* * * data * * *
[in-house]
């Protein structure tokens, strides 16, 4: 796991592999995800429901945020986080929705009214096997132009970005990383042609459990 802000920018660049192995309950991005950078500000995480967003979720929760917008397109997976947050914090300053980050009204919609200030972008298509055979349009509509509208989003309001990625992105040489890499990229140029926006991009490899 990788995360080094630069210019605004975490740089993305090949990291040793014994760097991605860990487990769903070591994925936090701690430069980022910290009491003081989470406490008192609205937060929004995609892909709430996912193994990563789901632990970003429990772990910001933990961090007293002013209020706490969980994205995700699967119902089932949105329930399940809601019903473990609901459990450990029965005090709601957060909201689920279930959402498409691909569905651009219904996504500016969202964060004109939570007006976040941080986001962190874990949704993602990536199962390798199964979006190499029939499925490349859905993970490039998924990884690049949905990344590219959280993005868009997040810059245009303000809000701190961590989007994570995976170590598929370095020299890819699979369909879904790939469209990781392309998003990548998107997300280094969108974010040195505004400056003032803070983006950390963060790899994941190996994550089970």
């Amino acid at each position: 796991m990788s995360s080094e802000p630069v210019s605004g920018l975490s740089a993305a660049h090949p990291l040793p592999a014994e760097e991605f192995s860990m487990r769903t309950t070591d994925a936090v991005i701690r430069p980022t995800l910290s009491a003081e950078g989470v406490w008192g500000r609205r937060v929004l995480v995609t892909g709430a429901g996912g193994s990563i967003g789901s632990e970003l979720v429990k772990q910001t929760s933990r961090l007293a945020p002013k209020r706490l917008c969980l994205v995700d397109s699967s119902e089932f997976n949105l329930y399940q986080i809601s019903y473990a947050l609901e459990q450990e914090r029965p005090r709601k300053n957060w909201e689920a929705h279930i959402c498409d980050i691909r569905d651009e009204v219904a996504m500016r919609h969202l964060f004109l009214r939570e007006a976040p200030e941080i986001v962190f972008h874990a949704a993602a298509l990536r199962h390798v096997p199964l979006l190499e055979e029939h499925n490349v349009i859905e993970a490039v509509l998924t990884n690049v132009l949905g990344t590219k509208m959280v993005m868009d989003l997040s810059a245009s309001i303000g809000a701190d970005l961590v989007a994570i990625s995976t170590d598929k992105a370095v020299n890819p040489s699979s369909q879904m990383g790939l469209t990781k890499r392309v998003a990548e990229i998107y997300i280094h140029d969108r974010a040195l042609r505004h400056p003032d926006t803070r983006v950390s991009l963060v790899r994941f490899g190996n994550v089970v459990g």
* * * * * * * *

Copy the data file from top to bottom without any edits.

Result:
[in-house]
């Protein structure tokens, strides 16, 4: 796991592999995800429901945020986080929705009214096997132009970005990383042609459990 802000920018660049192995309950991005950078500000995480967003979720929760917008397109997976947050914090300053980050009204919609200030972008298509055979349009509509509208989003309001990625992105040489890499990229140029926006991009490899 990788995360080094630069210019605004975490740089993305090949990291040793014994760097991605860990487990769903070591994925936090701690430069980022910290009491003081989470406490008192609205937060929004995609892909709430996912193994990563789901632990970003429990772990910001933990961090007293002013209020706490969980994205995700699967119902089932949105329930399940809601019903473990609901459990450990029965005090709601957060909201689920279930959402498409691909569905651009219904996504500016969202964060004109939570007006976040941080986001962190874990949704993602990536199962390798199964979006190499029939499925490349859905993970490039998924990884690049949905990344590219959280993005868009997040810059245009303000809000701190961590989007994570995976170590598929370095020299890819699979369909879904790939469209990781392309998003990548998107997300280094969108974010040195505004400056003032803070983006950390963060790899994941190996994550089970």
């Amino acid at each position: 796991m990788s995360s080094e802000p630069v210019s605004g920018l975490s740089a993305a660049h090949p990291l040793p592999a014994e760097e991605f192995s860990m487990r769903t309950t070591d994925a936090v991005i701690r430069p980022t995800l910290s009491a003081e950078g989470v406490w008192g500000r609205r937060v929004l995480v995609t892909g709430a429901g996912g193994s990563i967003g789901s632990e970003l979720v429990k772990q910001t929760s933990r961090l007293a945020p002013k209020r706490l917008c969980l994205v995700d397109s699967s119902e089932f997976n949105l329930y399940q986080i809601s019903y473990a947050l609901e459990q450990e914090r029965p005090r709601k300053n957060w909201e689920a929705h279930i959402c498409d980050i691909r569905d651009e009204v219904a996504m500016r919609h969202l964060f004109l009214r939570e007006a976040p200030e941080i986001v962190f972008h874990a949704a993602a298509l990536r199962h390798v096997p199964l979006l190499e055979e029939h499925n490349v349009i859905e993970a490039v509509l998924t990884n690049v132009l949905g990344t590219k509208m959280v993005m868009d989003l997040s810059a245009s309001i303000g809000a701190d970005l961590v989007a994570i990625s995976t170590d598929k992105a370095v020299n890819p040489s699979s369909q879904m990383g790939l469209t990781k890499r392309v998003a990548e990229i998107y997300i280094h140029d969108r974010a040195l042609r505004h400056p003032d926006t803070r983006v950390s991009l963060v790899r994941f490899g190996n994550v089970v459990g």